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Originally Posted by Jim Casy View Post
Just as an aside -The Flemish merchants in Berwick Upon Tweed at the time you mention established the village of Flemington (now just a farm) just to the north of the town. Fleming is an established surname in Berwick and they have a long history of office, influence and commerce in the town.
An interesting article here from St Andrew's University, mainly on the fleming surname and a [then] forth coming conference on the topic, but which mentions many other toponymics denoting nationality including:

English, Inglis, Scott, Irish, Welsh, Walsh and Wallis, with Gales (le Galeys, le Waleis, central and northern forms of Fr waleis ‘Welshman, Celt’). Sayce and Seys are from Welsh sais ‘Saxon, Englishman’.[4] Surnames from French and other Continental places include: French, Al(l)mand, Almond, Allamand and Alliment from OFr alemaund ‘Ger*man’, Tyas, Tyes (OFr tieis ‘German’), Den(n)es, Denness (OFr daneis) and Dence, Dench (OE denisc ‘Danish’) ‘the Dane’.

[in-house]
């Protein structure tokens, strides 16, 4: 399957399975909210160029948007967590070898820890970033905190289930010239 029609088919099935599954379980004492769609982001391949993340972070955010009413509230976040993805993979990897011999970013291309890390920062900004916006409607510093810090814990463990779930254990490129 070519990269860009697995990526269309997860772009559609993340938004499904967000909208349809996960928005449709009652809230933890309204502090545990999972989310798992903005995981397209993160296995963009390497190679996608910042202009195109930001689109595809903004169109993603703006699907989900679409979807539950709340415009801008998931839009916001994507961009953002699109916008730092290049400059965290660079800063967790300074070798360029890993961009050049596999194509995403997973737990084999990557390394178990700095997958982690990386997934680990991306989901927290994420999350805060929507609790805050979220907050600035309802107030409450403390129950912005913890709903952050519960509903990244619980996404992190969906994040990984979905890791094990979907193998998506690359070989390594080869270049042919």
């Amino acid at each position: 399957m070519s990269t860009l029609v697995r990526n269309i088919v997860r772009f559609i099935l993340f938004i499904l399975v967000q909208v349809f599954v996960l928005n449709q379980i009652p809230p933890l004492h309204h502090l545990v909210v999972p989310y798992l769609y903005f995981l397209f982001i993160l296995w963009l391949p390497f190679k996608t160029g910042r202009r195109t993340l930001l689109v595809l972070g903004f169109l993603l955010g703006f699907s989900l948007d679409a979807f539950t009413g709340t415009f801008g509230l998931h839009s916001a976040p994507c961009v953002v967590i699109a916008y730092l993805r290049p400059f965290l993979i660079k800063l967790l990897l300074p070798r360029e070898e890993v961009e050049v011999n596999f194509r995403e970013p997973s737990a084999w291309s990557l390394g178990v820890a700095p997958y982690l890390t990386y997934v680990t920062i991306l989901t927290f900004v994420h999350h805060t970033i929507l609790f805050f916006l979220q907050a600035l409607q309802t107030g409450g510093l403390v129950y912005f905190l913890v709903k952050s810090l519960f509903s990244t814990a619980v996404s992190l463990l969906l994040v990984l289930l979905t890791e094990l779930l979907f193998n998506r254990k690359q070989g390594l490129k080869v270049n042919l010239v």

Scotland and the Flemish People
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Old June 13th, 2015, 06:56 AM   #556
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The presence of Flemish knights in Williams army and in the Norman invasion of Ireland is well documented.
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Old June 13th, 2015, 07:32 AM   #557
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The presence of Flemish knights in Williams army and in the Norman invasion of Ireland is well documented.

Yes, about 1/3rd of William's force at Hastings were flemings and bretons.

I'm not too sure what your point is though because none of them were granted land in Scotland. King Malcolm gave sanctuary to the anglo saxon nobles. The flemings who settled in Scotland at the time of Malcolm had nothing to do with the norman invasion.
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Old June 13th, 2015, 08:00 AM   #558
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Don't think so. Possibly Norman or Flemish, but definatley lowland Scot.